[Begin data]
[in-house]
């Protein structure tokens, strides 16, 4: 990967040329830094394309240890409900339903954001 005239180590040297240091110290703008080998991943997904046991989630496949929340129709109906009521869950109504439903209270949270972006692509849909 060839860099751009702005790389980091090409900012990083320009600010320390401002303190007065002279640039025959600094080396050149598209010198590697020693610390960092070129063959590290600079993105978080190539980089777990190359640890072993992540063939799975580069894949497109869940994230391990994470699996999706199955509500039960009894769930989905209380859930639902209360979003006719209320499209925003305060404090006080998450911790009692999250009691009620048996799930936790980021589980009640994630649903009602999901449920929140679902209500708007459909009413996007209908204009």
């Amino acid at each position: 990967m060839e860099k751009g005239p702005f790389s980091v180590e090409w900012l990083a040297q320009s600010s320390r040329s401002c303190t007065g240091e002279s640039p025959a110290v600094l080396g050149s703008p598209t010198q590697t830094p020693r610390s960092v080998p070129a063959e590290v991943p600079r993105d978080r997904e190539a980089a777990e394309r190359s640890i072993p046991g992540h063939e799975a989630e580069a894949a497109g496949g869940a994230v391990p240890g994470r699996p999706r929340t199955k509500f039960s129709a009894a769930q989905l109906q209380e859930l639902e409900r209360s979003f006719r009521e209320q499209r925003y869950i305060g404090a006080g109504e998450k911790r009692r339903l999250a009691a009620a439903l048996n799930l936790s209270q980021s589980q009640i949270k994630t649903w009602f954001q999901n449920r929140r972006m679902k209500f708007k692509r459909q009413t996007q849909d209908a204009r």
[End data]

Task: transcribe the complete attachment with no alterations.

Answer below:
[in-house]
């Protein structure tokens, strides 16, 4: 990967040329830094394309240890409900339903954001 005239180590040297240091110290703008080998991943997904046991989630496949929340129709109906009521869950109504439903209270949270972006692509849909 060839860099751009702005790389980091090409900012990083320009600010320390401002303190007065002279640039025959600094080396050149598209010198590697020693610390960092070129063959590290600079993105978080190539980089777990190359640890072993992540063939799975580069894949497109869940994230391990994470699996999706199955509500039960009894769930989905209380859930639902209360979003006719209320499209925003305060404090006080998450911790009692999250009691009620048996799930936790980021589980009640994630649903009602999901449920929140679902209500708007459909009413996007209908204009």
């Amino acid at each position: 990967m060839e860099k751009g005239p702005f790389s980091v180590e090409w900012l990083a040297q320009s600010s320390r040329s401002c303190t007065g240091e002279s640039p025959a110290v600094l080396g050149s703008p598209t010198q590697t830094p020693r610390s960092v080998p070129a063959e590290v991943p600079r993105d978080r997904e190539a980089a777990e394309r190359s640890i072993p046991g992540h063939e799975a989630e580069a894949a497109g496949g869940a994230v391990p240890g994470r699996p999706r929340t199955k509500f039960s129709a009894a769930q989905l109906q209380e859930l639902e409900r209360s979003f006719r009521e209320q499209r925003y869950i305060g404090a006080g109504e998450k911790r009692r339903l999250a009691a009620a439903l048996n799930l936790s209270q980021s589980q009640i949270k994630t649903w009602f954001q999901n449920r929140r972006m679902k209500f708007k692509r459909q009413t996007q849909d209908a204009r």